Eclectica Contemporary presents ‘No Prisoners, Only Trophies’, a group show by Samson Bakare, Ebuka Pascal Agudiegwu, Kelani Fatai and Ian Banja, on display until July 31st.
Born in 1993, Nigerian artist Samson Bakare draws from a diverse range of disciplines in his work. His work emphasizes the black identity and values, set against both modern and historical backdrops. His art often includes blank-faced portraits of African men and women striving for cultural liberation. Bakare describes his work as a ‘time machine’, providing a unique perspective on the past and future.
Ebuka Pascal Agudiegwu, born in Kano, Nigeria in 1997, is a self-taught Nigerian artist, who explores life, human relationships, and nature through his vibrant palette and diverse materials. His figurative paintings celebrate life, friendship, and love, while also addressing social issues like black inferiority complex, gender equality, and racism. Agudiegwu’s work inspires joy and encourages thoughtful reflection on these complex issues.
Nigerian artist Kelani Fatai, hailing from Mushin, Lagos, discovered his drawing passion at six. Drawing inspiration from nature and his surroundings, he uses them metaphorically in his versatile impressionist and realist artwork. Prolific in various mediums, including oil, acrylic, pastel, water color, and charcoal, Fatai creates according to his imagination.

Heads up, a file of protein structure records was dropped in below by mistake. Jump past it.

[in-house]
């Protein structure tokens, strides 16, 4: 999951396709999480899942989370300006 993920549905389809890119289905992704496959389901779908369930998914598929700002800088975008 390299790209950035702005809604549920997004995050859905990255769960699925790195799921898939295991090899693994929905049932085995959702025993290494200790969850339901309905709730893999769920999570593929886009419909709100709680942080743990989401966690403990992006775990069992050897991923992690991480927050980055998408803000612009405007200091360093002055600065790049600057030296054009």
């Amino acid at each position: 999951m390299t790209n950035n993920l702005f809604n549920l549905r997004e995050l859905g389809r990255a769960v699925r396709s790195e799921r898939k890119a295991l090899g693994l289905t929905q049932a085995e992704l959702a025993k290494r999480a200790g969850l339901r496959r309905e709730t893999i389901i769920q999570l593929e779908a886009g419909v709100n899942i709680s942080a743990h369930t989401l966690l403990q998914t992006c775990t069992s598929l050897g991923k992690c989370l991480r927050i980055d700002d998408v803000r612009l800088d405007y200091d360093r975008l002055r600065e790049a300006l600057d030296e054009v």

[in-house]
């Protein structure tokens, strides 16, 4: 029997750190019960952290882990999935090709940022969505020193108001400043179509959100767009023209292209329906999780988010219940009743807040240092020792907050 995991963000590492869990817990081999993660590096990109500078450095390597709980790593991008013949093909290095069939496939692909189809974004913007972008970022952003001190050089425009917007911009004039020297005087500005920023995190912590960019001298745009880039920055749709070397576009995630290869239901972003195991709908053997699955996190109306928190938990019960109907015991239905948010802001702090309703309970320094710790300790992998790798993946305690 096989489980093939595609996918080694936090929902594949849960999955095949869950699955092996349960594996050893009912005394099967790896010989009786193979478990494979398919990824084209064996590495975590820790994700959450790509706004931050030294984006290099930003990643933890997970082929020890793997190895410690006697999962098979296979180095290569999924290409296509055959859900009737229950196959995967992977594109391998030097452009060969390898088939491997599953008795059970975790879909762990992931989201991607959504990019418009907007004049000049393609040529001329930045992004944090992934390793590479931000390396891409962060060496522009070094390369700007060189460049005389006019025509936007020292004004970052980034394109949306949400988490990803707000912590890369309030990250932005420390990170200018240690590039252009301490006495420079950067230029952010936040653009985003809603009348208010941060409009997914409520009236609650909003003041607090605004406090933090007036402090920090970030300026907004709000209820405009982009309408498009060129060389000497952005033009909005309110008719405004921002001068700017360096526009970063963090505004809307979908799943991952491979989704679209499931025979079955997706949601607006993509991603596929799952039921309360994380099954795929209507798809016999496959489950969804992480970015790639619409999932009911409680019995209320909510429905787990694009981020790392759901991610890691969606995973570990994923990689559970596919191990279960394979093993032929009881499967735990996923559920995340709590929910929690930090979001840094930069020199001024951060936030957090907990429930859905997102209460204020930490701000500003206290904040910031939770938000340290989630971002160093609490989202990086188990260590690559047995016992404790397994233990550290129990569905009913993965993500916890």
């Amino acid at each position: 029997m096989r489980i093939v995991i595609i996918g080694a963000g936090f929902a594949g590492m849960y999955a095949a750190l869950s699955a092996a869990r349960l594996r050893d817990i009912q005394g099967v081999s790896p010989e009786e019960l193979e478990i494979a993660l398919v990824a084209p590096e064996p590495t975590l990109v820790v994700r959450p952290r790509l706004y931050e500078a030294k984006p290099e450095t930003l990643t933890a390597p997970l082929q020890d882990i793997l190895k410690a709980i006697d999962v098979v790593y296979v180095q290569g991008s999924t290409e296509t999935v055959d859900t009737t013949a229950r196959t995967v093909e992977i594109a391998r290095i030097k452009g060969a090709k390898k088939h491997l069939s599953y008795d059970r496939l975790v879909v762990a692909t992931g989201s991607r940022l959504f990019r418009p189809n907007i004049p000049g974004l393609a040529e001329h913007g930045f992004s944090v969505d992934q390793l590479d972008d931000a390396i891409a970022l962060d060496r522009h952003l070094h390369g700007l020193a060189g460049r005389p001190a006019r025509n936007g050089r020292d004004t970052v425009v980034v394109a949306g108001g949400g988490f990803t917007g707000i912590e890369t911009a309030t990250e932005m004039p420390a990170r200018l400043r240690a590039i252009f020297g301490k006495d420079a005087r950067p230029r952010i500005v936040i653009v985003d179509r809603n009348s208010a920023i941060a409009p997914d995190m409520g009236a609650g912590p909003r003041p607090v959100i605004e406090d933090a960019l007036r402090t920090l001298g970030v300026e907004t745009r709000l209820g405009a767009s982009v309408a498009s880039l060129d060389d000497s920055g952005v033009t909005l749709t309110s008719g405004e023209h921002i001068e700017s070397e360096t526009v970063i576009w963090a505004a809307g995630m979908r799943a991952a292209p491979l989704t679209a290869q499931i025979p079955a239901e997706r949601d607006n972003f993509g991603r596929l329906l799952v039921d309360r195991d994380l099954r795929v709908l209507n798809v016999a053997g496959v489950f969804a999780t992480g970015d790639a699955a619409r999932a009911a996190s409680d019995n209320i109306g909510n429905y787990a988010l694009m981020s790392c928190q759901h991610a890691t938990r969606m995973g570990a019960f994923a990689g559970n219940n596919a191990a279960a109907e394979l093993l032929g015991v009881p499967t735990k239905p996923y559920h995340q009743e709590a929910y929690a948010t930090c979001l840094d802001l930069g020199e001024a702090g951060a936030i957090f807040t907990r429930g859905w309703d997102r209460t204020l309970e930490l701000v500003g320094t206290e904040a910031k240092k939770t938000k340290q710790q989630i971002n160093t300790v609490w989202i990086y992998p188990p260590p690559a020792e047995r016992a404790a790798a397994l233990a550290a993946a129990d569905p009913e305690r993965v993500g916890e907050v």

Ian Banja is a self-taught artist from Nairobi, Kenya. Driven by his passion for growth, he captures the struggles and triumphs of everyday life through diverse subjects. Portraiture and the experiences of his subjects captivate his artistic focus. His style reflects an intimate exploration of self-discovery.
Cynics view Black Portraiture as a passing trend, akin to ‘tulipomania.’ Yet, it cannot be simply dismissed, particularly in America where it plays a crucial role amidst a budding civil war and a threat to democracy. The depiction of Black Bodies and Lives in art is a powerful tool to counter these threats. The exhibiting artists have embraced Ralph Ellison’s challenge in his iconic quote about being ‘invisible’ due to societal indifference. It embodies a refusal to be overlooked and expresses a fervent desire for recognition – a testimony and a tribute to love.
Eclectica Contemporary aims to present a carefully selected and focused collection of art from the continent that interrogates issues facing us in a globalized world. The art at Eclectica Contemporary often showcases practices and materials from art history but which push these boundaries and explore uncharted territories of representation, technique and theory.
Source: Eclectica Contemporary.